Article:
What are marketers to make of the conflicting signals surrounding social media? According to a new IPA/Future Foundation report out this week*, social networking is sparking a “revolution” that’s “empowering the consumer” and “transforming society”.
Social networking and its related paraphernalia, including blogs, messaging boards, user-generated online videos, wikis plus applications such as pop-up blockers on browsers which can prevent display advertising getting through, are “turning the tables on convention and putting the consumer in control”, says the report.
The implications for brands and advertising agencies are far-reaching. “Brands,” the report warns, “have no right to be in this space at all. Instead they have to earn the right via permission-based advertising, which requires a fundamental shift in mindset… But the majority of agencies aren’t getting it.”
“As consumers increasingly mediate messages between brands and other consumers in the social media arena, the power and influence of paid-for advertising could diminish,” the report continues.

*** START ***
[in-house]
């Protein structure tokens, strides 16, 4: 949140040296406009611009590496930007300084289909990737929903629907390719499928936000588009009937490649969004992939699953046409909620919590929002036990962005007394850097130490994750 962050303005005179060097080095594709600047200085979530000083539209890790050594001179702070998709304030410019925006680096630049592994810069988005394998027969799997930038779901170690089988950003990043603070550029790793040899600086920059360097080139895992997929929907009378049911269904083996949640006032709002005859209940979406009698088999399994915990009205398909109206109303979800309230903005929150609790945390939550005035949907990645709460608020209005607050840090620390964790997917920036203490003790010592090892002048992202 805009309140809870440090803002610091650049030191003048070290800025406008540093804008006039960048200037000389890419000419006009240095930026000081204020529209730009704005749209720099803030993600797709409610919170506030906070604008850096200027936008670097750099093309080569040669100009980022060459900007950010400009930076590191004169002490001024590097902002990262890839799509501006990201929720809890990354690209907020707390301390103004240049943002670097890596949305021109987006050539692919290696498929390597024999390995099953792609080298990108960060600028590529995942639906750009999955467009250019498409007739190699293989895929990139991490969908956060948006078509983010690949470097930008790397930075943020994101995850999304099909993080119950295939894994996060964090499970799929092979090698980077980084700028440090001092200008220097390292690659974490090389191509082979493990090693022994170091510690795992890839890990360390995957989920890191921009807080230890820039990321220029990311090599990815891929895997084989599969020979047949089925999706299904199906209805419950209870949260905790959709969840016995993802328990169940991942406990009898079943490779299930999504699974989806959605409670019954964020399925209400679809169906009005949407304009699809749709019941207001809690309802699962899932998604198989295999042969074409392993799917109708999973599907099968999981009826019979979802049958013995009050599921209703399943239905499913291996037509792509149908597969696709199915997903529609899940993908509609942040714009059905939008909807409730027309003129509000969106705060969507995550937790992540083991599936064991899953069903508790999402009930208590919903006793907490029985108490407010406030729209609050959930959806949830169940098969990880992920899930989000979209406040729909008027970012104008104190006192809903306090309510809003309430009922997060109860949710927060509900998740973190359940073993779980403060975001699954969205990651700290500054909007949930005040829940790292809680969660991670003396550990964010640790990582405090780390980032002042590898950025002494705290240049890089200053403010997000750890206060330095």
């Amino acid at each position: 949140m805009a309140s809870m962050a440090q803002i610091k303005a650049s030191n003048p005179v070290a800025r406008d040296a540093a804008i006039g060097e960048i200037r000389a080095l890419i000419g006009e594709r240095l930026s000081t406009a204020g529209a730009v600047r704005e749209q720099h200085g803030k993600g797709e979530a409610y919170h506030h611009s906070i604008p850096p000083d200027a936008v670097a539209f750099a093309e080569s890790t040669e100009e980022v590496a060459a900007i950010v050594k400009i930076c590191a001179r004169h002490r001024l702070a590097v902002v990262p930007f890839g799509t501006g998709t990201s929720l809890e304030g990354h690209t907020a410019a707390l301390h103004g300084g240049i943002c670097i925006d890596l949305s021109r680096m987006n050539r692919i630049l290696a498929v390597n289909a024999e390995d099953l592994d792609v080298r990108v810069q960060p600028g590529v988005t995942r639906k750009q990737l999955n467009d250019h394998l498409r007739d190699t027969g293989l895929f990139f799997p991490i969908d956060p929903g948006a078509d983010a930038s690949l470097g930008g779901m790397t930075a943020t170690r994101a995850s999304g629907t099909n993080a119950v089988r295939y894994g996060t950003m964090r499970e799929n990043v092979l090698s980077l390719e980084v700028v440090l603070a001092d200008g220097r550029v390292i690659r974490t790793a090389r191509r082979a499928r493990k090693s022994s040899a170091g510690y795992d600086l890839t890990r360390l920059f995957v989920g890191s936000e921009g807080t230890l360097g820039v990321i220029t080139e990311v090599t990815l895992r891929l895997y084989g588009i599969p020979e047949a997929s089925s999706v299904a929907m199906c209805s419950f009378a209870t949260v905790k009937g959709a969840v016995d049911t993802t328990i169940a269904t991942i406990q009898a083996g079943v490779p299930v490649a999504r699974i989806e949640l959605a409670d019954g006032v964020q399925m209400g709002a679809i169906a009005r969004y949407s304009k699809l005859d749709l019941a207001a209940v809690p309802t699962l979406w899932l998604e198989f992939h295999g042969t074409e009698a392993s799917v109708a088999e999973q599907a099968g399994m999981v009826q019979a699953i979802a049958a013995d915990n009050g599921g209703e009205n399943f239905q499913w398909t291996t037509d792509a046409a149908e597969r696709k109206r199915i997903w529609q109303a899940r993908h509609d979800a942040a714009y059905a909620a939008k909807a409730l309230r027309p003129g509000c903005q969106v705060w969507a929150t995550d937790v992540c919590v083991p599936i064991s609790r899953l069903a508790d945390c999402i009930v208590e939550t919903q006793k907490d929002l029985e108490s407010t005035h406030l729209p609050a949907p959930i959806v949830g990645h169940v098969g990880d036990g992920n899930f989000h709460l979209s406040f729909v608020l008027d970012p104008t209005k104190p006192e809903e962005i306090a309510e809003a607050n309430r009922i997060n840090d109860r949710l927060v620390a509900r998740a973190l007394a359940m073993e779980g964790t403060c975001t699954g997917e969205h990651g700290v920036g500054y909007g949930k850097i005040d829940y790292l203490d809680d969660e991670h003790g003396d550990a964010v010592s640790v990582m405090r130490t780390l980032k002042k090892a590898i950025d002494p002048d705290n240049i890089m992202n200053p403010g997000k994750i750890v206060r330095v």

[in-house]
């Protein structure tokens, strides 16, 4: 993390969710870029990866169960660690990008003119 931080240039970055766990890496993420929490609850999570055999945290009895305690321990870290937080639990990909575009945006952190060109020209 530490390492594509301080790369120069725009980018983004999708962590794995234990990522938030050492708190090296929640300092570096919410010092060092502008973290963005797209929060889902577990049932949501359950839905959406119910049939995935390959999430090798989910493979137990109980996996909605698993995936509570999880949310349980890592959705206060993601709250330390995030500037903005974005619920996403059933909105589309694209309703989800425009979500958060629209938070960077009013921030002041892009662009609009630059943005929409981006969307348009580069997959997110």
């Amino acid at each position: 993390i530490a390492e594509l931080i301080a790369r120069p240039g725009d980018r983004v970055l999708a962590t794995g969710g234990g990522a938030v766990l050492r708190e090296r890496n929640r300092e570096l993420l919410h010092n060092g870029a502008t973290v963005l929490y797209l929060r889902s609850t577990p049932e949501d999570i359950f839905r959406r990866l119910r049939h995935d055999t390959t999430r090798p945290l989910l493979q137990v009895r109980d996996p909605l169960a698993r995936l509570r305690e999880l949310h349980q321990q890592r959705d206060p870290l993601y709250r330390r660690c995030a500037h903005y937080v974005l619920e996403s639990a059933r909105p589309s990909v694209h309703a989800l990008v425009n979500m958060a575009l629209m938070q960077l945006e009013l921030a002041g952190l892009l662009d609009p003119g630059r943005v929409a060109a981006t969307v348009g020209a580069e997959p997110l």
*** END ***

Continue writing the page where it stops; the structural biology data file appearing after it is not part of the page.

But what evidence do we have that such a sea-change is really underway? Social media has been around for a while, yet it remains, as the report points out, “a young person’s game” and social networking giants such as MySpace and Facebook are still struggling to make money. Last year, Facebook earned $5 (£3.68) of revenue per user – that’s $1 (73p) of revenue for every ten hours of use per user. So much for “monetisation”.
Most marketers are also struggling to make this environment work for them. Half of all sponsored groups on Web 2.0 sites such as Facebook, Bebo and MySpace have fewer than 1,000 members across Europe. And 99% of branded widgets are not used, some with just five daily active users, while the average blog is now read by just one person. So much for “engagement”.